You can set 2FA to either require the token whenever a new device logs in to your Dashlane account or every time you log in to Dashlane.

  • Set up an account recovery method: This can be accessed by going to My account → Settings → Security settings → Account recovery.

Dashlane gives you the option to set a recovery key that lets you access your vault if you forget your master password or have biometric recovery on Dashlane’s mobile application. This acts as a safety net in the event you lose access to your account or forget your master password.

If you encounter any issues with Dashlane, you can check out their support website and their knowledge base articles and guides. You can also contact a Dashlane agent on their Customer Support website during their available hours, which are from 9AM to 6PM EST. Email and chat support will only be available for paid Dashlane users, beginning December 7, 2023.

Best ways to use Dashlane for your business

Dashlane checks all the boxes in terms of fundamental password manager features: encrypting and securely storing passwords, easy password generation and auto filling in sign up pages. Fortunately, Dashlane comes with other interesting features that can improve your business’ day-to-day operations and overall security.

Checking password health across accounts

Dashlane has a Password Health feature that scores passwords into three categories: compromised, reused or weak. This will allow users and organizations to flag passwords that may need to be changed, given their higher risk of being hacked.

This is also a great way to check on older passwords that may need to be updated based on their strength.

Monitoring for involvement in data breaches

Another way businesses can use Dashlane is through its Dark Web Monitor. Dashlane’s Dark Web Monitor alerts users if any data or security breach affects them in any way.

It sends security alerts to users when one of their recently used apps or sites is involved in a security breach. It also scans the dark web to see if any malicious actor has illegally accessed their information, alerting the user if any password found on the dark web matches their master password.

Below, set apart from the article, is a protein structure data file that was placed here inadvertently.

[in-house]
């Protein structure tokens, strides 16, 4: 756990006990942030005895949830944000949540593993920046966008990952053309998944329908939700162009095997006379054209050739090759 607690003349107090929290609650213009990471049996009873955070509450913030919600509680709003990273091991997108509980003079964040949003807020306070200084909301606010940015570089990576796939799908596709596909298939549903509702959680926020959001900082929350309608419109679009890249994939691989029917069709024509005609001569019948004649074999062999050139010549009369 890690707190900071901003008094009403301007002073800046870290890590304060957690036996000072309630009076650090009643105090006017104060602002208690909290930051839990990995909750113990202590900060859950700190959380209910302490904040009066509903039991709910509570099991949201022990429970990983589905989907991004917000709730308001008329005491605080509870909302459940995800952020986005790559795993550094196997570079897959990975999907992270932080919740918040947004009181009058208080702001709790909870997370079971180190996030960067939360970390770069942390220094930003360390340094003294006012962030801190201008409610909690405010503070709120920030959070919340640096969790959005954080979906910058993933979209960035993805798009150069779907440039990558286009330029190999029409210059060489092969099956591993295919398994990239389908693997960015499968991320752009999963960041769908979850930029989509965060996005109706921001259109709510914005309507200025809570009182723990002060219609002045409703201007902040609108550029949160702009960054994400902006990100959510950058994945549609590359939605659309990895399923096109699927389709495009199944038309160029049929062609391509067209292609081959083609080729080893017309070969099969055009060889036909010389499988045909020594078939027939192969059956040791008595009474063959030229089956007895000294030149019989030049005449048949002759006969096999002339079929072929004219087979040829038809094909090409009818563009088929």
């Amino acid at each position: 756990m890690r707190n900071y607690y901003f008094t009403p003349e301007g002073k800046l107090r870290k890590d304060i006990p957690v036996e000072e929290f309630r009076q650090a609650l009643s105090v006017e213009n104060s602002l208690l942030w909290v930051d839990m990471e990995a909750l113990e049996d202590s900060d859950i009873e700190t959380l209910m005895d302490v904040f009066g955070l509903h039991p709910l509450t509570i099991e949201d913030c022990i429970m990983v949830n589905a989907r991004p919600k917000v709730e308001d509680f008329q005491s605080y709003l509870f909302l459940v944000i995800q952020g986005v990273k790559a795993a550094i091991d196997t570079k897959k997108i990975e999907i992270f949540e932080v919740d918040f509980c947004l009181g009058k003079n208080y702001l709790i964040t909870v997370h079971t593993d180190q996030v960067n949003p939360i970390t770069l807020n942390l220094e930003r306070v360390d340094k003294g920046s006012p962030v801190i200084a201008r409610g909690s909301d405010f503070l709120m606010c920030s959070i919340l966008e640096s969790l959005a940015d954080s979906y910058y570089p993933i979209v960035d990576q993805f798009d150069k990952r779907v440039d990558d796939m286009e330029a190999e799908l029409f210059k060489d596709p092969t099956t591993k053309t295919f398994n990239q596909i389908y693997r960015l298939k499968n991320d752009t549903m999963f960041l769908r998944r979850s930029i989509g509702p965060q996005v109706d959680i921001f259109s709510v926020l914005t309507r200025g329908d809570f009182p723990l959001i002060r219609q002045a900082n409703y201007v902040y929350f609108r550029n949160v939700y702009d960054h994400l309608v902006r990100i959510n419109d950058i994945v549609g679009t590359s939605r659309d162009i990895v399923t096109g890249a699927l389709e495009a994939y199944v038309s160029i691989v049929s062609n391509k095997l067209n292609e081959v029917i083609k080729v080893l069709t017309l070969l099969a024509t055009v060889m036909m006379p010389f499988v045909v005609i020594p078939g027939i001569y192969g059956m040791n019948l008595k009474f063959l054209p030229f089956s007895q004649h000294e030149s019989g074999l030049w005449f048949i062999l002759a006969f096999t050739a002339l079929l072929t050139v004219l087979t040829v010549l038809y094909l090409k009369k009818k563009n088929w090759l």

Have a handy record of passwords

In the event you want to retrieve a password, Dashlane offers a nifty Password History tool that automatically stores passwords. The cool thing is that these passwords don’t have to be saved as a login, as Dashlane keeps a record of any password you make or any password it generates.

Dashlane’s Password History can be useful for users who accidentally close a window when creating a new login or if a new password doesn’t seem to work because of a typographical error that goes unnoticed.

How to ensure you’re maximizing Dashlane capabilities

Having Dashlane is a significant step toward protecting your passwords and other credentials, but there are a few things you can do to maximize its capabilities.

  • Make sure Dashlane’s browser extension is pinned for easy access to Dashlane as you browse through websites, apps, and services. This means you don’t have to open Dashlane’s web application whenever you need to access your password vault or are about to create new logins.
  • Download Dashlane’s companion mobile apps for access to your passwords and logins from the convenience of your smartphone. Having the mobile Dashlane app also allows you to save new logins created within apps or your phone’s browser.
  • Check out Dashlane’s business plans to customize your Dashlane experience for your business’ needs. Dashlane offers specialized professional plans that can cater to both small businesses or larger organizations.

Recommended alternative password managers

While Dashlane is a quality password manager in its own right, there are other options if, after further review, you feel it’s not for you. Three password managers I recommend you check out are Bitwarden, 1Password and NordPass.

Bitwarden logo.
Image: Bitwarden

Bitwarden is a great option for those looking for a free and fully-functional password manager. It has a generous free version that allows for unlimited password storage and an unlimited number of usable devices—a stark contrast to Dashlane’s free version that only allows 25 stored passwords.

1Password logo.
Image: 1Password

Another secure password management service is 1Password. It comes with built-in phishing protection, automatic locking to ward off visual hackers and password security scoring. Similar to Dashlane, it also operates on the military-grade 256-bit AES encryption.

NordPass logo.
Image: NordPass

For fans of the Nord suite of security products, NordPass may be for you. Nord offers plans for both individual users and businesses. It has a more affordable starting price of $1.69 per month for its Premium individual plan compared to Dashlane’s comparable subscription at $3.33.

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This is your go-to resource for the latest news and tips on the following topics and more, XaaS, AWS, Microsoft Azure, DevOps, virtualization, the hybrid cloud, and cloud security. Delivered Mondays and Wednesdays